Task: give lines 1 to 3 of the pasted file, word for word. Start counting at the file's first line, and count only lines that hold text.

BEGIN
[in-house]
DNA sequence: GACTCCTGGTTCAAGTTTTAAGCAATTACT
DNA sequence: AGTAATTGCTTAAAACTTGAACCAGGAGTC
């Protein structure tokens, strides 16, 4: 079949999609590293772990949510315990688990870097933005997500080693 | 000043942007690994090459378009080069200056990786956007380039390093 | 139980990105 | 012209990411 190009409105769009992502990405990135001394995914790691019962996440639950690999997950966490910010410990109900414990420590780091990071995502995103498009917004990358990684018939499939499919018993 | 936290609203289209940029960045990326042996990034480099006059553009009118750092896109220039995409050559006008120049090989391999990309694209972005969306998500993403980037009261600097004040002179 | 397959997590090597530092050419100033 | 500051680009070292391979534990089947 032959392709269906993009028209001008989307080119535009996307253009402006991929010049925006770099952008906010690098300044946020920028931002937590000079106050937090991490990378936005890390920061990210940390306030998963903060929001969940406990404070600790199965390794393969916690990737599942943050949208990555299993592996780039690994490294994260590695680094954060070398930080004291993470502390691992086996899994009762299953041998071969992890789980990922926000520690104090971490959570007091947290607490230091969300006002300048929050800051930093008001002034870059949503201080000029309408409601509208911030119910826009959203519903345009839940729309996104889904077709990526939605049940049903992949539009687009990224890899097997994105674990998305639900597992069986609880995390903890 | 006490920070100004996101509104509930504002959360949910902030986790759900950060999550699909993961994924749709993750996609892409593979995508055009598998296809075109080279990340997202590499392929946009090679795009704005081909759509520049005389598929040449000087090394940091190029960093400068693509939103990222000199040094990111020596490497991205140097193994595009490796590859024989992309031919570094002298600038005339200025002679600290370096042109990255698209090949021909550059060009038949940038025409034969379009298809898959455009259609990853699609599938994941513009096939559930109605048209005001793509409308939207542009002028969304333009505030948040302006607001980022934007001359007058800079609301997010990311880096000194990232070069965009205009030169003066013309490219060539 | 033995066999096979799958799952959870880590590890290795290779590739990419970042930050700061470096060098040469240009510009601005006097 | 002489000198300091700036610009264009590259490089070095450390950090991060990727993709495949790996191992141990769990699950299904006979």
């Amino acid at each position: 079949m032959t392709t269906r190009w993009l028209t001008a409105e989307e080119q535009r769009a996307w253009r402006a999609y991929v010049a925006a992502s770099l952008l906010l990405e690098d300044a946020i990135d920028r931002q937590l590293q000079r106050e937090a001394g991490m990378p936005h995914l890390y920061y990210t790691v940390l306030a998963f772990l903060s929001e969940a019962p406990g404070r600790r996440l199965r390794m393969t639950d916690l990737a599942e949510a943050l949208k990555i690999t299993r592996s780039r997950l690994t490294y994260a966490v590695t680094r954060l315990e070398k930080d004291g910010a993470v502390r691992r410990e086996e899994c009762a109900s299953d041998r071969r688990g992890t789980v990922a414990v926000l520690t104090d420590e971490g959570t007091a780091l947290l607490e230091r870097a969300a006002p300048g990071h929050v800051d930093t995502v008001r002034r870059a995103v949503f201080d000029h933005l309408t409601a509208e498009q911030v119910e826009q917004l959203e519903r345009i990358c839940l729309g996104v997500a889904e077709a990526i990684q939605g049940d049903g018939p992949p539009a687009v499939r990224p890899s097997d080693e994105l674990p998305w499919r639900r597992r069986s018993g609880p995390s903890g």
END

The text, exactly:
[in-house]
DNA sequence: GACTCCTGGTTCAAGTTTTAAGCAATTACT
DNA sequence: AGTAATTGCTTAAAACTTGAACCAGGAGTC